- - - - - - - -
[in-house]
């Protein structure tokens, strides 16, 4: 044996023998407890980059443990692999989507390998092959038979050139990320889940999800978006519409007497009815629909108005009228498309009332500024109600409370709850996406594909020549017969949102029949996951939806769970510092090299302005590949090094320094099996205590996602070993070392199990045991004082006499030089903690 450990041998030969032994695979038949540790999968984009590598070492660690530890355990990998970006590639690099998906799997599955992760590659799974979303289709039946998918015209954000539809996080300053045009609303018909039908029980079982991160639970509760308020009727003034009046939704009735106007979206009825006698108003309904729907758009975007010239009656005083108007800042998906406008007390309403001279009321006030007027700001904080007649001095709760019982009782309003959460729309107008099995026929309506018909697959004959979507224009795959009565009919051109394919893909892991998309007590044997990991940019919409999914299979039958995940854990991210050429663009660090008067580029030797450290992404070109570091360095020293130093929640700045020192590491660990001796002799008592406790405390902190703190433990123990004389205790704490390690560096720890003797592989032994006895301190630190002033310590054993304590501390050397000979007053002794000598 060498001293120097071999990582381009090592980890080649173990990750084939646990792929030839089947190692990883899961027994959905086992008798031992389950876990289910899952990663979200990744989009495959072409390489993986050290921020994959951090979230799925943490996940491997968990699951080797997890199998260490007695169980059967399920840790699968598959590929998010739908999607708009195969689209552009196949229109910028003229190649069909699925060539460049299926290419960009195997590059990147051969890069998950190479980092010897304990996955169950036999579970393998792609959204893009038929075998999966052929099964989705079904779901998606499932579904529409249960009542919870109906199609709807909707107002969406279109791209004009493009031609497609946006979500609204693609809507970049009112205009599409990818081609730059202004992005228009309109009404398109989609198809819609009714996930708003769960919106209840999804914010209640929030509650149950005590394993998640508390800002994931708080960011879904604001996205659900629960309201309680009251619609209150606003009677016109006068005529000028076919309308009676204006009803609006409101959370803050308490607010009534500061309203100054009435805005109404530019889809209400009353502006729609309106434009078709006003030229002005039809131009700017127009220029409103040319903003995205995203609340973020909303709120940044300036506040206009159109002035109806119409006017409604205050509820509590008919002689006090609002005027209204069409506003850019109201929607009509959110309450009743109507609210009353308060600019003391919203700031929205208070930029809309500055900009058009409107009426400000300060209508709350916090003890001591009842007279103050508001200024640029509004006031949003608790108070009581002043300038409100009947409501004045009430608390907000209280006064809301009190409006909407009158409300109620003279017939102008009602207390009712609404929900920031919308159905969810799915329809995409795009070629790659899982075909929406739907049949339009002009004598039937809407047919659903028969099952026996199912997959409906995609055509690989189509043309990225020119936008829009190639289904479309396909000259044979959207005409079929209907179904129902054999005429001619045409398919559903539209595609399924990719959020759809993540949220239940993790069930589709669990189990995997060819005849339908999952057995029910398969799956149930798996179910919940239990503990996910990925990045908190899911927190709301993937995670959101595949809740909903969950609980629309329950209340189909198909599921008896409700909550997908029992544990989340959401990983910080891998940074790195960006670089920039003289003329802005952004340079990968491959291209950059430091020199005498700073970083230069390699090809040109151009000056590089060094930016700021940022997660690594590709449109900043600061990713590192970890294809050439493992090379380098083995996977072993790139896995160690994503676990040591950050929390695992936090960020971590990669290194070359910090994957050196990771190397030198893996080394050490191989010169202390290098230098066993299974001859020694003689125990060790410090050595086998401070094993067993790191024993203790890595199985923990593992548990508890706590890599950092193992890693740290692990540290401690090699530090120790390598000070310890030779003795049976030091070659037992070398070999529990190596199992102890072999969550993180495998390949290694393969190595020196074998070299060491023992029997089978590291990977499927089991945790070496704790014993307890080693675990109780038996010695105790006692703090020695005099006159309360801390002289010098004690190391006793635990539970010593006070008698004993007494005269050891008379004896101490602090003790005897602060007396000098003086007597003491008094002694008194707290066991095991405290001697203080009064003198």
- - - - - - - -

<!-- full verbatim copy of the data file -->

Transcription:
[in-house]
């Protein structure tokens, strides 16, 4: 044996023998407890980059443990692999989507390998092959038979050139990320889940999800978006519409007497009815629909108005009228498309009332500024109600409370709850996406594909020549017969949102029949996951939806769970510092090299302005590949090094320094099996205590996602070993070392199990045991004082006499030089903690 450990041998030969032994695979038949540790999968984009590598070492660690530890355990990998970006590639690099998906799997599955992760590659799974979303289709039946998918015209954000539809996080300053045009609303018909039908029980079982991160639970509760308020009727003034009046939704009735106007979206009825006698108003309904729907758009975007010239009656005083108007800042998906406008007390309403001279009321006030007027700001904080007649001095709760019982009782309003959460729309107008099995026929309506018909697959004959979507224009795959009565009919051109394919893909892991998309007590044997990991940019919409999914299979039958995940854990991210050429663009660090008067580029030797450290992404070109570091360095020293130093929640700045020192590491660990001796002799008592406790405390902190703190433990123990004389205790704490390690560096720890003797592989032994006895301190630190002033310590054993304590501390050397000979007053002794000598 060498001293120097071999990582381009090592980890080649173990990750084939646990792929030839089947190692990883899961027994959905086992008798031992389950876990289910899952990663979200990744989009495959072409390489993986050290921020994959951090979230799925943490996940491997968990699951080797997890199998260490007695169980059967399920840790699968598959590929998010739908999607708009195969689209552009196949229109910028003229190649069909699925060539460049299926290419960009195997590059990147051969890069998950190479980092010897304990996955169950036999579970393998792609959204893009038929075998999966052929099964989705079904779901998606499932579904529409249960009542919870109906199609709807909707107002969406279109791209004009493009031609497609946006979500609204693609809507970049009112205009599409990818081609730059202004992005228009309109009404398109989609198809819609009714996930708003769960919106209840999804914010209640929030509650149950005590394993998640508390800002994931708080960011879904604001996205659900629960309201309680009251619609209150606003009677016109006068005529000028076919309308009676204006009803609006409101959370803050308490607010009534500061309203100054009435805005109404530019889809209400009353502006729609309106434009078709006003030229002005039809131009700017127009220029409103040319903003995205995203609340973020909303709120940044300036506040206009159109002035109806119409006017409604205050509820509590008919002689006090609002005027209204069409506003850019109201929607009509959110309450009743109507609210009353308060600019003391919203700031929205208070930029809309500055900009058009409107009426400000300060209508709350916090003890001591009842007279103050508001200024640029509004006031949003608790108070009581002043300038409100009947409501004045009430608390907000209280006064809301009190409006909407009158409300109620003279017939102008009602207390009712609404929900920031919308159905969810799915329809995409795009070629790659899982075909929406739907049949339009002009004598039937809407047919659903028969099952026996199912997959409906995609055509690989189509043309990225020119936008829009190639289904479309396909000259044979959207005409079929209907179904129902054999005429001619045409398919559903539209595609399924990719959020759809993540949220239940993790069930589709669990189990995997060819005849339908999952057995029910398969799956149930798996179910919940239990503990996910990925990045908190899911927190709301993937995670959101595949809740909903969950609980629309329950209340189909198909599921008896409700909550997908029992544990989340959401990983910080891998940074790195960006670089920039003289003329802005952004340079990968491959291209950059430091020199005498700073970083230069390699090809040109151009000056590089060094930016700021940022997660690594590709449109900043600061990713590192970890294809050439493992090379380098083995996977072993790139896995160690994503676990040591950050929390695992936090960020971590990669290194070359910090994957050196990771190397030198893996080394050490191989010169202390290098230098066993299974001859020694003689125990060790410090050595086998401070094993067993790191024993203790890595199985923990593992548990508890706590890599950092193992890693740290692990540290401690090699530090120790390598000070310890030779003795049976030091070659037992070398070999529990190596199992102890072999969550993180495998390949290694393969190595020196074998070299060491023992029997089978590291990977499927089991945790070496704790014993307890080693675990109780038996010695105790006692703090020695005099006159309360801390002289010098004690190391006793635990539970010593006070008698004993007494005269050891008379004896101490602090003790005897602060007396000098003086007597003491008094002694008194707290066991095991405290001697203080009064003198």